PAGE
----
In a previous post, I recommended healthdirect as a good reliable source of health information. You can find health information on a range of conditions, symptoms, life stages, and medications. The information is reviewed regularly to check it is up-to-date.
If you’ve been diagnosed with a health condition, and/or prescribed a new medication, this site is a good starting point for learning more about either of these.
Healthdirect is written for consumers, so the articles are reasonably detailed, but do not go overboard.
Take the fibromyalgia page, which lists the following treatment elements: graded exercise, sleep, mindfulness, CBT, medications (pregabalin, gabapentin) and some anti-depressants. It doesn’t go into detail on any of these, but notes that a range of treatments exist. It then links you to other partner sites to learn more.
Contrast this with the fibromyalgia page on NPS MedicineWise, which is a site more focused on clinicians (i.e. doctors, allied health professionals). The article is considerably more detailed and the treatment/management section covers the different medications, the various aggravating conditions that should be managed, and the various non-pharmacological approaches that can be used.
So should you use consumer-focused sites, or clinician focused sites?
Consumer focused sites use less medical jargon and are generally easier and quicker to read. They are an excellent starting point and may be sufficient for you to understand your illness/medication well enough to manage it. I would always recommend consumer focused sites as a starting point for non-medically or health trained individuals.
There are however a number of reasons why you might explore clinician focused sites.
- If you want more detailed information on your condition, for example, more information on what might be causing it, or the effectiveness of different treatments.
- If you feel there might be treatment options that your doctor is not exploring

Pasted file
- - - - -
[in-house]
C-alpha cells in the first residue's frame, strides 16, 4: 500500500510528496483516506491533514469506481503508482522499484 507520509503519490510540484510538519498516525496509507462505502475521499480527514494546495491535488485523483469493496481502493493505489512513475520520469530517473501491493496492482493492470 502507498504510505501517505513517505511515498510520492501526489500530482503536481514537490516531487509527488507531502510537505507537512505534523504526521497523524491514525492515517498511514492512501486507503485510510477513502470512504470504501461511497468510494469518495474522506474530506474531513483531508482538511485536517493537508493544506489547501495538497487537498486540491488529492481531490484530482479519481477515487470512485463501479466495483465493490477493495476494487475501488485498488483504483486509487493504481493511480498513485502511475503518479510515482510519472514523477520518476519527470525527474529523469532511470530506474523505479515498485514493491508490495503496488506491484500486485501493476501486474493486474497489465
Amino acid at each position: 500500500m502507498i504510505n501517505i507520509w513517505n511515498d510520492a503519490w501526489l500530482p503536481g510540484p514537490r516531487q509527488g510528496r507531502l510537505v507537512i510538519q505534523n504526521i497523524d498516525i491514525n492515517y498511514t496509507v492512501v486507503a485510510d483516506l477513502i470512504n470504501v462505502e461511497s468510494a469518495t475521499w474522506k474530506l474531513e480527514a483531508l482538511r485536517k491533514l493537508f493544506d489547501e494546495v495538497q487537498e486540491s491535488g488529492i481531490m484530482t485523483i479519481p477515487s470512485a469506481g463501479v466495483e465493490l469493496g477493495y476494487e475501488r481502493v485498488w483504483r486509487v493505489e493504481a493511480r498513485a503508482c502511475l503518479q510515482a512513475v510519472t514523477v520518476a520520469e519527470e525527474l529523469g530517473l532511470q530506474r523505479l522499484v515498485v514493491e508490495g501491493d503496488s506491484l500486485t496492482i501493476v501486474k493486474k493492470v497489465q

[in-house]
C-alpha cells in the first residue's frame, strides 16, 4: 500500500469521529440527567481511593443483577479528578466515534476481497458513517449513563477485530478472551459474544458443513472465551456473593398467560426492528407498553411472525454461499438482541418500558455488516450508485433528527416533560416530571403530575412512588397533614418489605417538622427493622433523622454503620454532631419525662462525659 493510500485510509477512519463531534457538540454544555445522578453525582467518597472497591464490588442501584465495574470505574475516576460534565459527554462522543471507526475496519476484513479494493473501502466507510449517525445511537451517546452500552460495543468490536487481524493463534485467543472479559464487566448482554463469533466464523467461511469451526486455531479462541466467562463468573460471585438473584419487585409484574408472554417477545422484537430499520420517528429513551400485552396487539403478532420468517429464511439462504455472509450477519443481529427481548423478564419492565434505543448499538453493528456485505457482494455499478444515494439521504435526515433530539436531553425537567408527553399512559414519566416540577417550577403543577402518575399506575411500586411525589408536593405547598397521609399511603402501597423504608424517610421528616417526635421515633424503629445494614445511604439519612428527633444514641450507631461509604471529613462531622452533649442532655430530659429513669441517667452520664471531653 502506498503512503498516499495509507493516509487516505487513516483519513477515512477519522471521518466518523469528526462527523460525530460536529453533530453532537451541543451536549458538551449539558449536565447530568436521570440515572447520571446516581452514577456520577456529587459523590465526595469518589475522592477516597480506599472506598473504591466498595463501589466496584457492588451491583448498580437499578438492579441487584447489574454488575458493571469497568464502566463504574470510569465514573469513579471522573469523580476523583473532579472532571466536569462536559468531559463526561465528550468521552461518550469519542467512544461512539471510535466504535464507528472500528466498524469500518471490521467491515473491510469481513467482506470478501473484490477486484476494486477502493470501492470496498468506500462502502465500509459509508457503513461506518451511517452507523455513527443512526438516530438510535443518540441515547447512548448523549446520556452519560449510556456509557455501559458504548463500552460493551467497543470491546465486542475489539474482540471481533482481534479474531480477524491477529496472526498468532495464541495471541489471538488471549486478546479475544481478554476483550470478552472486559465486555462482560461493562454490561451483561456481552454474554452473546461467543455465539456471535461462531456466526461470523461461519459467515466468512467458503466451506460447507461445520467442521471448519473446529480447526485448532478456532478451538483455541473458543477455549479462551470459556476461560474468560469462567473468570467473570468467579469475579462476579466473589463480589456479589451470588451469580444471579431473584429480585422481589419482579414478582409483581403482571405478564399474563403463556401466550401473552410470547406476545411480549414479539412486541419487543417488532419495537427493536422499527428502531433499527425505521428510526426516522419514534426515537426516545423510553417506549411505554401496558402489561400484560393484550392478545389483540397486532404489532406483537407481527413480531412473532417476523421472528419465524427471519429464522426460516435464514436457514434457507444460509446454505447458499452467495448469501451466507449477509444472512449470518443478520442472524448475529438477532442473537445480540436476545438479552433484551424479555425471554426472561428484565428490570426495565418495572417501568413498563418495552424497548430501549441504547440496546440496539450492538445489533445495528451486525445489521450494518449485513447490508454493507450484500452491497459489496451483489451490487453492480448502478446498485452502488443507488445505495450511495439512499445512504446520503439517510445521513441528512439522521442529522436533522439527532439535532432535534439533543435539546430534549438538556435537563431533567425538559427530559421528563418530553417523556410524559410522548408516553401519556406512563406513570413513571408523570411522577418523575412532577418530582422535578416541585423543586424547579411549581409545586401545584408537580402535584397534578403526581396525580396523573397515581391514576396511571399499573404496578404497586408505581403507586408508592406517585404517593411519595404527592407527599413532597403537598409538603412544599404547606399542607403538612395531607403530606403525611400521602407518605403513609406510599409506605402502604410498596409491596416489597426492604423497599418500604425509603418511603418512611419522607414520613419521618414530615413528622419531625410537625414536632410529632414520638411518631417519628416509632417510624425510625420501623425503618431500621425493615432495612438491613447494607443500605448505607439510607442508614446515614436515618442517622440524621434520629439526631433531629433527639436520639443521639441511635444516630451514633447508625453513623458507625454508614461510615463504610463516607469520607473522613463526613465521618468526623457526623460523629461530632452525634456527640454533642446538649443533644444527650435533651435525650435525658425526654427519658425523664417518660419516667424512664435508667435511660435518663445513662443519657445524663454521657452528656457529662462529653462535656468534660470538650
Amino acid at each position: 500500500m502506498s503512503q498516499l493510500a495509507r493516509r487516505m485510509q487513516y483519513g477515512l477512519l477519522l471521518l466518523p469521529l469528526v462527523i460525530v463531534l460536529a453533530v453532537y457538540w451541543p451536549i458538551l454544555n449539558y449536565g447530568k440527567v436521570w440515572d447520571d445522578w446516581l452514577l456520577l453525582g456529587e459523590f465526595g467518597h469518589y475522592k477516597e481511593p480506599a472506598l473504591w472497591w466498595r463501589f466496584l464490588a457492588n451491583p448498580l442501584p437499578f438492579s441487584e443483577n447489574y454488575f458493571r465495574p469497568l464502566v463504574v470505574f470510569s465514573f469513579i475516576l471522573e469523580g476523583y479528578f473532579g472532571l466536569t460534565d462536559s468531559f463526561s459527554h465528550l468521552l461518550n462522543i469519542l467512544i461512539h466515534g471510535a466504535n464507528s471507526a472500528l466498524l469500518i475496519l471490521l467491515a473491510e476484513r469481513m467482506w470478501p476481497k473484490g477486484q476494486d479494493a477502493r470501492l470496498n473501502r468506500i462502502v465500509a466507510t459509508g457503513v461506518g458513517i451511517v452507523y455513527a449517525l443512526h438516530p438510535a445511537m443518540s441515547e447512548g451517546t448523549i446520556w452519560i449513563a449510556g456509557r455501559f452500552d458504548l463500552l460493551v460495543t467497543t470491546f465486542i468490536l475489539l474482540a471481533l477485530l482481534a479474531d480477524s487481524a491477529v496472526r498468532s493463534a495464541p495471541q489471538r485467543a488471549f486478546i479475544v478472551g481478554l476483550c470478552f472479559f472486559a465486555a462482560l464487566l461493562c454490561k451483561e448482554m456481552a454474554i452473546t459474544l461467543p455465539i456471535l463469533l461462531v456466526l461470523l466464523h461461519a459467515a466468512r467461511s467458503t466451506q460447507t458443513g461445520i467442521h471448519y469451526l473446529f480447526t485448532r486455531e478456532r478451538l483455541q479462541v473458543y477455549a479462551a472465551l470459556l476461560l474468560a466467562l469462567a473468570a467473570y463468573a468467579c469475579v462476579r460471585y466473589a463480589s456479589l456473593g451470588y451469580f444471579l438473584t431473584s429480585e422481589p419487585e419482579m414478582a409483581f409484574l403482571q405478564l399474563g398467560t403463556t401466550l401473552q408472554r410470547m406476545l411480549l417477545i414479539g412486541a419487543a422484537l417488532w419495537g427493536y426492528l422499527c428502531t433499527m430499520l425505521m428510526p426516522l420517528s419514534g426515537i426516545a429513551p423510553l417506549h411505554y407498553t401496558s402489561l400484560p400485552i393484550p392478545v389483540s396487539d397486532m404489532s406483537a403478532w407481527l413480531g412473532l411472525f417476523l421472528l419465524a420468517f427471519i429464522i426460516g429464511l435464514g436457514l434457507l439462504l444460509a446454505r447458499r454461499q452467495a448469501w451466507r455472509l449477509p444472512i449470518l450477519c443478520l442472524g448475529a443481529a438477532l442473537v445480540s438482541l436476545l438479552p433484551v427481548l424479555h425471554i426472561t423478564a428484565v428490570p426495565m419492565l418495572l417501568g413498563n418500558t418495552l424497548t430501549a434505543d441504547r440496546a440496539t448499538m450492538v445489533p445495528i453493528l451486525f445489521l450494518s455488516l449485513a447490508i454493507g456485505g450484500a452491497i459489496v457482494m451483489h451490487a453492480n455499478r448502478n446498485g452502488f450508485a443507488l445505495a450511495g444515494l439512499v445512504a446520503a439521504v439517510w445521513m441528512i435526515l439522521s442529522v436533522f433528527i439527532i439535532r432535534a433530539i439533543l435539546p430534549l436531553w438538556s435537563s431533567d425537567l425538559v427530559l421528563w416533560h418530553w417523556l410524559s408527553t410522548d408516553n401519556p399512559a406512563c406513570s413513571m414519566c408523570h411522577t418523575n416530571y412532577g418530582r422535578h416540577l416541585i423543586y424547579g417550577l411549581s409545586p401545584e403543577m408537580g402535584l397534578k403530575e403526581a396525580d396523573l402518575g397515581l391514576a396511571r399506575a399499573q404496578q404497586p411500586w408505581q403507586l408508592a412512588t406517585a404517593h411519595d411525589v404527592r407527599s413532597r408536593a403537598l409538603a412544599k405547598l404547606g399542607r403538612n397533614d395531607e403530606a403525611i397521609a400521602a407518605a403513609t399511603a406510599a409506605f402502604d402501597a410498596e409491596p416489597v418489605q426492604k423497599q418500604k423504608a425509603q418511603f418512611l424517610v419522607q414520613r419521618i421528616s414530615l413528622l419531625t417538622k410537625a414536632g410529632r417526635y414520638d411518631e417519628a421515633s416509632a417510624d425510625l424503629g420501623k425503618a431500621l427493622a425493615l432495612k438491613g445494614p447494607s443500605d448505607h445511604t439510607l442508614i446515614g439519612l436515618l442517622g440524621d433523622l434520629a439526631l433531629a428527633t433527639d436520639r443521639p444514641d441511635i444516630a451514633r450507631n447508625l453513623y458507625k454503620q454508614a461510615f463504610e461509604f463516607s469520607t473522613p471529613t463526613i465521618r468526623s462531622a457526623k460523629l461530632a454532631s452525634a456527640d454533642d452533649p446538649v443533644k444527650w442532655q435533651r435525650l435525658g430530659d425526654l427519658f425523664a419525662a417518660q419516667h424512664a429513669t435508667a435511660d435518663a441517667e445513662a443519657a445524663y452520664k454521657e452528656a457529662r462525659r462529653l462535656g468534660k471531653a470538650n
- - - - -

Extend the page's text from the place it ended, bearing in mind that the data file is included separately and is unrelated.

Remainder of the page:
- If you are trying to take more control over your illness by understanding all the various self-management things you could be trying
- If you are interested in reading some of the research on your particular health condition or treatment
Note that without medical or health training, you might find clinician-focused sites much harder to understand, and potentially more anxiety provoking. Clinician focused sites are typically much harder to navigate, because they assume a level of understanding of health conditions and treatment. They commonly link to research papers and they also talk in more frank terms about health conditions.
I recommend that if you are accessing these sites, you do so in collaboration with your doctor. To give a very personal example, I recommended some clinician-focused sites to my doctor when I was getting treated for irritable bowel syndrome. The result was us trying a new medication which was quite effective.
So what are some good clinician focused health websites?
https://www.nps.org.au/ – has both clinician and consumer focused information – more focused on medications but does include information about different conditions
https://www.nice.org.uk/ – a UK site devoted to providing clinicians with most up-to-date evidence-based guidance on managing different conditions.
https://www.clinicalguidelines.gov.au/ – a search engine and repository of clinical practice guidance for health professionals in Australia.
Getting reliable and trustworthy health information online is absolutely possible if you stick to a few core sites – healthdirect is honestly your best starting point.
There are legitimate reasons why you might expand your health information search to sites that are used by health professionals, and my own experience was that there was an improvement in the management of my health. However, unless you are medically trained, I recommend you do this in close collaboration with your doctor.
Done this way, you get the best of both worlds: the regularly updated information from these websites, combined with the clinical experience of your treating health professional.
Want to comment on this article, or ask me a question about the health and well-being services available to you as a student? Feel free to comment below, abuse me on Twitter (@Dr_Furber), contact me on Skype (search for ‘eMental Health Project Officer Gareth’), or email me (firstname.lastname@example.org)